Lehigh political science professor Holona Ochs lectured on accountability in policing last month as part of a lecture series called Community Conversations About Race. (Haoyang Zhang/B&W Staff)

Accountability in policing: perspectives on Lehigh’s police department


Political science professor Holona Ochs hosted a lecture discussing accountability with policing. Her presentation largely focused on the “punitive nature” of the criminal legal system.

The lecture was hosted by Lehigh’s Community Conversations About Race on Sept. 14. It was open to faculty, staff, students and the greater Lehigh Valley community. 

Ochs said these conversations about future possibilities in policing will lead to more peaceful relations between citizens and police officers.

Lehigh University Police Chief Jason Schiffer attended Ochs’ lecture and said he was familiar with the information presented. He said he and Ochs have worked together many times. 

“We as a police department work really closely with all of the other departments on campus to try to provide the best service that we can,” Schiffer said. “I view our department as an integral part of the role of providing a safe environment for everybody.”

Last April, a review of LUPD and its practices was conducted by the LUPD Review Committee. Ochs was one of the six members on the committee. 

One of the findings stated in the committee’s report was that the Lehigh community wanted more restorative justice practices from the LUPD. This kind of justice involves approaching crime with harm management and positive relationships. This was also a topic Ochs discussed in her lecture. 

In crisis intervention training, Ochs said police might be trained in how to meet a problem, talk it down and de-escalate the situation. But she said this training is not focusing on meeting human needs.

Ochs said she found the experience of working on the committee to be incredibly rewarding. 

“The policies (from LUPD) were pretty good to begin with, but the recommendations that we made, based on literature, went from the use of force policies all the way to the grooming policies,” Ochs said.

Schiffer said looking into the types of training in areas like implicit bias has been a major emphasis within the department.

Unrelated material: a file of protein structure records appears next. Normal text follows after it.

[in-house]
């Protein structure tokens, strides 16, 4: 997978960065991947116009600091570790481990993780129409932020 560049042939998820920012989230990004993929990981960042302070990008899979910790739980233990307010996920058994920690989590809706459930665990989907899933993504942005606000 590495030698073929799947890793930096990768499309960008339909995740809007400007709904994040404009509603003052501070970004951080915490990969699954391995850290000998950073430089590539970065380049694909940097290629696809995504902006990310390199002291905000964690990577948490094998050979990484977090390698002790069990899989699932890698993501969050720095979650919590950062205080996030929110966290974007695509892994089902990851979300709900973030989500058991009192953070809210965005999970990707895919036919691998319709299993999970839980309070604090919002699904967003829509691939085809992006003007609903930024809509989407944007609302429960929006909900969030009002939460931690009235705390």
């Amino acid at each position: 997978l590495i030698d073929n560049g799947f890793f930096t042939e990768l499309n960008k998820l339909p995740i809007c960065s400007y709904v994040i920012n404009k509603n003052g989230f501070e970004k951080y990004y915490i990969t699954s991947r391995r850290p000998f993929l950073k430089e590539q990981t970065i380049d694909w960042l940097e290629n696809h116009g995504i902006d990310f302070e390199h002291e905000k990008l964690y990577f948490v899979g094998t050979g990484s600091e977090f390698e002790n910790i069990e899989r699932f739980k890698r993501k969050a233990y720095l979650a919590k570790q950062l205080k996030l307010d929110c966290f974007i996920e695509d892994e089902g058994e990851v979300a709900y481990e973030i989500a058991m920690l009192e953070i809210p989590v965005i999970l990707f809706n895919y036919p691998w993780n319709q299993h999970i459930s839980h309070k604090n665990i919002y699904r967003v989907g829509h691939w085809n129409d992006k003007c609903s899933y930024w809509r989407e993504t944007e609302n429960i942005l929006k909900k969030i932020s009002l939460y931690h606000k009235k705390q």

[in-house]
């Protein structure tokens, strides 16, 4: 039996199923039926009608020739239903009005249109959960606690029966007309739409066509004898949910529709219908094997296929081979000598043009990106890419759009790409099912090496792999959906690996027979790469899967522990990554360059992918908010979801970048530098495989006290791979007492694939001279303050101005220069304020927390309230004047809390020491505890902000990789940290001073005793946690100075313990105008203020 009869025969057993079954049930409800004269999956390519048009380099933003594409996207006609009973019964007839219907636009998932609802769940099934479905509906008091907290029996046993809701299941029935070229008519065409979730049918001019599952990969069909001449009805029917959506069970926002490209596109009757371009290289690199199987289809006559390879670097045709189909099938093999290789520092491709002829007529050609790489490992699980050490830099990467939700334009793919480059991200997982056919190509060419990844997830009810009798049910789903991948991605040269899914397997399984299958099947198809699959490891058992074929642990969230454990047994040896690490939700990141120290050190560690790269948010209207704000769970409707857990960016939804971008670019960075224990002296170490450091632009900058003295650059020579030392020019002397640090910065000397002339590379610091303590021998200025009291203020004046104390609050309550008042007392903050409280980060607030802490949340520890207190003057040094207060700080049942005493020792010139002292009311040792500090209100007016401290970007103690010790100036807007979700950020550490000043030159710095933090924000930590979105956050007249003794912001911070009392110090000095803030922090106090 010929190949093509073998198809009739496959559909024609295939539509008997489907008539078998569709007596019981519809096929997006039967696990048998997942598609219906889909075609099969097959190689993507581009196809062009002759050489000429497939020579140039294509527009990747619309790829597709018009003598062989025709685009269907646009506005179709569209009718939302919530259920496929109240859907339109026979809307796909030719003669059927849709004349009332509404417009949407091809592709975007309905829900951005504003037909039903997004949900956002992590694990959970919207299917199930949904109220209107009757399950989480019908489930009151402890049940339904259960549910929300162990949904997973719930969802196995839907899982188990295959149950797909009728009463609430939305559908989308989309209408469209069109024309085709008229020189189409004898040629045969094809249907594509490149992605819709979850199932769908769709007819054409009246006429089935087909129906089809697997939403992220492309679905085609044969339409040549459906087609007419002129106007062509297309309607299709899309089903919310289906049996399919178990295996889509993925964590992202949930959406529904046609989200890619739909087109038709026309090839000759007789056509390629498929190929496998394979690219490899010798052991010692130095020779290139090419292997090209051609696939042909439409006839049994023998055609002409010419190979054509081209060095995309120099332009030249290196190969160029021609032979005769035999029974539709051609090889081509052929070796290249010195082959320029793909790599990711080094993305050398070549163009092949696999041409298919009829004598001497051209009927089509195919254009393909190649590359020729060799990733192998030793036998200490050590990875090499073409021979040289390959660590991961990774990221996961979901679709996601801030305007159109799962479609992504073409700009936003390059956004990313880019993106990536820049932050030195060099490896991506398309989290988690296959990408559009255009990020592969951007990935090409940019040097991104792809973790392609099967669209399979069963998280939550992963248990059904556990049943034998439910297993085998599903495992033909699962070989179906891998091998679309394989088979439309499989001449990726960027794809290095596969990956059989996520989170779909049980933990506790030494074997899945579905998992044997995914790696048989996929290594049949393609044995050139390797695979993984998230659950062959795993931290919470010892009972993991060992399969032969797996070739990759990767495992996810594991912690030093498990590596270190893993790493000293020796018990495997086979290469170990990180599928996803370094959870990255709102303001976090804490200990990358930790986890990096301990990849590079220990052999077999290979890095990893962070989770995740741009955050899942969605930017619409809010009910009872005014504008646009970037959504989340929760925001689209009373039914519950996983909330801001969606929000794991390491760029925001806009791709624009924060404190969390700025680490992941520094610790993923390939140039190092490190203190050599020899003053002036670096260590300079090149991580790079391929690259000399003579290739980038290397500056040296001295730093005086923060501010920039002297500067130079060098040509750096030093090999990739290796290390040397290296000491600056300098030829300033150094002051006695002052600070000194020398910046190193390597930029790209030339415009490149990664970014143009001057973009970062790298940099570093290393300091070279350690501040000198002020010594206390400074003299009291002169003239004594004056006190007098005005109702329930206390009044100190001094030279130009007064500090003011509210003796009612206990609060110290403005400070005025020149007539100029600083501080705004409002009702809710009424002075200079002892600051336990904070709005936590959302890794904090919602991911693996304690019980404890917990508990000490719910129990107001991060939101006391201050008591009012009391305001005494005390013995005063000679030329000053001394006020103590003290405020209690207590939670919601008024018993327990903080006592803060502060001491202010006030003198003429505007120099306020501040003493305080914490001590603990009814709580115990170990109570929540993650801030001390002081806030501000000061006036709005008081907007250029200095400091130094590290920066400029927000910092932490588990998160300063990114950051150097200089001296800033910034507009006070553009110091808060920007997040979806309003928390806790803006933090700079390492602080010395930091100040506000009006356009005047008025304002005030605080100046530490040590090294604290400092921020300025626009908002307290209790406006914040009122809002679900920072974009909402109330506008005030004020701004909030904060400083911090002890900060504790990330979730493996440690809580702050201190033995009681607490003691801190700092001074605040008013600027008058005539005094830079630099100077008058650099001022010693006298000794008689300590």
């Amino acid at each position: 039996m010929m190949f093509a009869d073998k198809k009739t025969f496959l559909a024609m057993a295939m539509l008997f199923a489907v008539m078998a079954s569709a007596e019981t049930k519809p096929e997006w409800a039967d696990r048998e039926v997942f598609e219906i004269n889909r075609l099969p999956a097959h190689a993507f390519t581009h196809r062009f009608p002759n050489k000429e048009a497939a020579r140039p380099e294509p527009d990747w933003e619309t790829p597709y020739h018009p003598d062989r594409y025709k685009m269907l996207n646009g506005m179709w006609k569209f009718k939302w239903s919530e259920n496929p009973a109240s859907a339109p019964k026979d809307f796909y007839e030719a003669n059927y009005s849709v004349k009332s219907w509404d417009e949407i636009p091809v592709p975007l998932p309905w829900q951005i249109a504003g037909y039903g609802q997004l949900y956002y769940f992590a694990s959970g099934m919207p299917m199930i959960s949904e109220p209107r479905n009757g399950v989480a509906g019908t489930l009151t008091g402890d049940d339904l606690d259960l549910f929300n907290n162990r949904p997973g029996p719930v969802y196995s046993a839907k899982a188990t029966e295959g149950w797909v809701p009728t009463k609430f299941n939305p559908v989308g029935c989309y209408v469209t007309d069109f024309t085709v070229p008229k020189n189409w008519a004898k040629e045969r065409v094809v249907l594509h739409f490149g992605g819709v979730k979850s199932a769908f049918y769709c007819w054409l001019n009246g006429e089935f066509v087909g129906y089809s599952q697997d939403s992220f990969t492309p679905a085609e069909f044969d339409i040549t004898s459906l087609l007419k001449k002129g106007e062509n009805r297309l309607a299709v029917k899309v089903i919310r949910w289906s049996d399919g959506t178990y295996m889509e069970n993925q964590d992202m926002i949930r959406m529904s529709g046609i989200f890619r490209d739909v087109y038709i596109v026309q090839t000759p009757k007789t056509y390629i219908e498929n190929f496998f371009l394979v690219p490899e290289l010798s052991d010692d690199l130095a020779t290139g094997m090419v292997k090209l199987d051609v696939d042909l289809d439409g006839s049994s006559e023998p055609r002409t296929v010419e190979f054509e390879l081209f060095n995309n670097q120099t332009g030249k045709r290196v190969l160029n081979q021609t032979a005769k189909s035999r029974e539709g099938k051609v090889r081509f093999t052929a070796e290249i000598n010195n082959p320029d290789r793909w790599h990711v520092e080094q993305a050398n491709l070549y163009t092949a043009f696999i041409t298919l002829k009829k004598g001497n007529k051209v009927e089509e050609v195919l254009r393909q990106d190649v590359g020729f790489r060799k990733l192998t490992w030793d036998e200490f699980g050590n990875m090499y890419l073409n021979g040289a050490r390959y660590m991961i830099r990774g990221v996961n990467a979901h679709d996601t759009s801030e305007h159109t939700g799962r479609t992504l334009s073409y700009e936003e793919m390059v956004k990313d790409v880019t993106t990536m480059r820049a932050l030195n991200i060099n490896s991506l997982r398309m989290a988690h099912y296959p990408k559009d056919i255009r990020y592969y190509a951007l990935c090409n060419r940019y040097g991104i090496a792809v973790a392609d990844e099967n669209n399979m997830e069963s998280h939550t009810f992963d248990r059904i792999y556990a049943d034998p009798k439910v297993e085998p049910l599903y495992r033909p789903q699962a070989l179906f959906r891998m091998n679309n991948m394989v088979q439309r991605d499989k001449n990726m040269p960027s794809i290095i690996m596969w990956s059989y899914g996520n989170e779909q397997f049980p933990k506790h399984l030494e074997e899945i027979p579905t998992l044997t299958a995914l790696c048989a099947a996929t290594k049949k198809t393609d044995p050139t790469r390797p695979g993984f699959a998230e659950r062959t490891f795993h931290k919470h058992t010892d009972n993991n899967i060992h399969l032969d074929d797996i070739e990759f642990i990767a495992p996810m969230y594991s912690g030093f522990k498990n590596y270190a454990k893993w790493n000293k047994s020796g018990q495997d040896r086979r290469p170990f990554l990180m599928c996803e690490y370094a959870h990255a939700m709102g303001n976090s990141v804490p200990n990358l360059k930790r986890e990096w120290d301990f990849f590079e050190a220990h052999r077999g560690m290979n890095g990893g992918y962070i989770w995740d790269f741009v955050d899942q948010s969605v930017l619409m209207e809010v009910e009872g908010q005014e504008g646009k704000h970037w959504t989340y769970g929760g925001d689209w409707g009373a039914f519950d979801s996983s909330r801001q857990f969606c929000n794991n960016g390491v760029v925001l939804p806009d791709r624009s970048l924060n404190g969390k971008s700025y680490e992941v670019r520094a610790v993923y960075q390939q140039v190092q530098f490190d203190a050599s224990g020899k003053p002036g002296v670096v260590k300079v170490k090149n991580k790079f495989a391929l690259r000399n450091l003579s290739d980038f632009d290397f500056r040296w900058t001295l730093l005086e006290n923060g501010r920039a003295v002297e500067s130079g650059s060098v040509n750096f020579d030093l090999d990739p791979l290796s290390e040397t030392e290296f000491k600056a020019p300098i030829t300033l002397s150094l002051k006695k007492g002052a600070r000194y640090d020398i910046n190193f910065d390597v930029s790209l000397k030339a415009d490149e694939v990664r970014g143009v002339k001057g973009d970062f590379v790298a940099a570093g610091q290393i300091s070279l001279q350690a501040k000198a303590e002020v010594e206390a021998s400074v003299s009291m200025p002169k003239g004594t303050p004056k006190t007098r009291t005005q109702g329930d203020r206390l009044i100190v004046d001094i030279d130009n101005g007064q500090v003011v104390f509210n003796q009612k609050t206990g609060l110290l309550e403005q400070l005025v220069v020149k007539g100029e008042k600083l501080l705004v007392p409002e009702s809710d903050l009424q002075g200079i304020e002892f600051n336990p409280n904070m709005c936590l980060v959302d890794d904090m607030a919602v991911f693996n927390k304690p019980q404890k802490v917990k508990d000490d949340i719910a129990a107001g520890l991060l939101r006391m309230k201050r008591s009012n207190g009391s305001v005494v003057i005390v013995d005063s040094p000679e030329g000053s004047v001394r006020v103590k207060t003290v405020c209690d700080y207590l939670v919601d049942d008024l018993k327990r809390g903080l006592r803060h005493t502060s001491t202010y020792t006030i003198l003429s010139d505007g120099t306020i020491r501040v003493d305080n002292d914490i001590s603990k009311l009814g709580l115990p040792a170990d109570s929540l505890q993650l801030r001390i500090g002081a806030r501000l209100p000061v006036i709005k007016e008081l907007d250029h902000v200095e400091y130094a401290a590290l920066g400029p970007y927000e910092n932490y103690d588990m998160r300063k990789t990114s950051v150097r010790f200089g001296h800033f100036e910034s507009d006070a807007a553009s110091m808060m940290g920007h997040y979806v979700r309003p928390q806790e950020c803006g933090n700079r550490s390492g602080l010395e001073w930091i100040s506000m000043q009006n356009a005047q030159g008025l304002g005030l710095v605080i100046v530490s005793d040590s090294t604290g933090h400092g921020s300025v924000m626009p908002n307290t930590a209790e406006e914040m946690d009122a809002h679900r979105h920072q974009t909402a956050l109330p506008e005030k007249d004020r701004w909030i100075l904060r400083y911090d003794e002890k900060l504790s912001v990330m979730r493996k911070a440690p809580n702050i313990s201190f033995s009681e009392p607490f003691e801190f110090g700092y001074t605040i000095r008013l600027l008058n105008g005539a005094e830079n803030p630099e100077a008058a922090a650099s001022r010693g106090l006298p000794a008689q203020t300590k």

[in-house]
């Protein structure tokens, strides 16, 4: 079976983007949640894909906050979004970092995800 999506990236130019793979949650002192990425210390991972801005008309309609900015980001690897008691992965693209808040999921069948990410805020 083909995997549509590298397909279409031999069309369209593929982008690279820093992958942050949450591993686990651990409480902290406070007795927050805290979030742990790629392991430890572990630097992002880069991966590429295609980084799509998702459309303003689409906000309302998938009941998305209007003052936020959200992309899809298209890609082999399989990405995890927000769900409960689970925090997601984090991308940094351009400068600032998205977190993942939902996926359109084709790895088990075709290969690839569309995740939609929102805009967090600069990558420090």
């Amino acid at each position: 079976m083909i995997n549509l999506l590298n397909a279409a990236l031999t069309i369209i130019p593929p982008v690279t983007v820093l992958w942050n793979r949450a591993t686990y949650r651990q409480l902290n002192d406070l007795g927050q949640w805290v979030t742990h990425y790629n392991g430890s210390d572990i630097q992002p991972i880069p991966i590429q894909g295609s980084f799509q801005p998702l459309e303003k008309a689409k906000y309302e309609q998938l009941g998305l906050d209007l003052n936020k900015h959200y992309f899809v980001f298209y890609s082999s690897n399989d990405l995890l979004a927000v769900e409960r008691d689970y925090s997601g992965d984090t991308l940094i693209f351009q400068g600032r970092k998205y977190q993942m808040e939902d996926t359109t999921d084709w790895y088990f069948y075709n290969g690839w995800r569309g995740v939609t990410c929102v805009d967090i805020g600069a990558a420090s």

“What I wanted to do is make sure that we weren’t having a training session that essentially was just checking a box saying that we spent an hour on implicit bias training,” Schiffer said. 

He said the department has had a major shift because of scientific research backed by Lorie Fridell and her book, “Producing Bias-Free Policing.” Schiffer said this is a book he always carries and has read many times. 

This change in the department opened dialogue with LUPD officers that Schiffer said did not seem to previously exist.

Ochs said Schiffer agreed to make changes within his power based on the recommendations and was transparent throughout the review process. 

Kareem Hargrove, ‘25, said despite LUPD’s progress, the average student is not aware of LUPD’s efforts and why they are making them now. 

“I keep hearing that the LUPD is doing things,” Hargrove said. “What those things are, I don’t know.”

Hargrove also said Lehigh does a good job of advertising support for students’ mental health, but he is unsure if the university actually follows through. 

“I think the issue is transferring students saying ‘I need help’ and actually getting quality care in a timely manner,” Hargrove said. “I know mental health and policing go hand in hand, and if training is done correctly, it can alleviate those issues.”

Schiffer said LUPD is knowledgeable of the mental health status of Lehigh students through a program he takes part in known as Lehigh’s Care Team.

The Care Team is a group consisted of various departments throughout the university that meet at least weekly regarding any students of concern, Schiffer said. 

“When a crisis begins to occur with a student, it’s very common that there’s already knowledge available for their situation,” Schiffer said. 

Ochs applauded LUPD’s recent efforts in a situation dealing with a student who had a mental health crisis. She said it was handled “cautiously, conscientiously, deliberately and compassionately.” 

Hargrove said LUPD should consider spreading the word about what they are doing to different groups of people within the community, students included. 

“It’s more than just saying what you’re doing, why you’re doing it, but it’s also involving the people you are trying to help,” Hargrove said. “I think there needs to be a greater conversation between individuals.”

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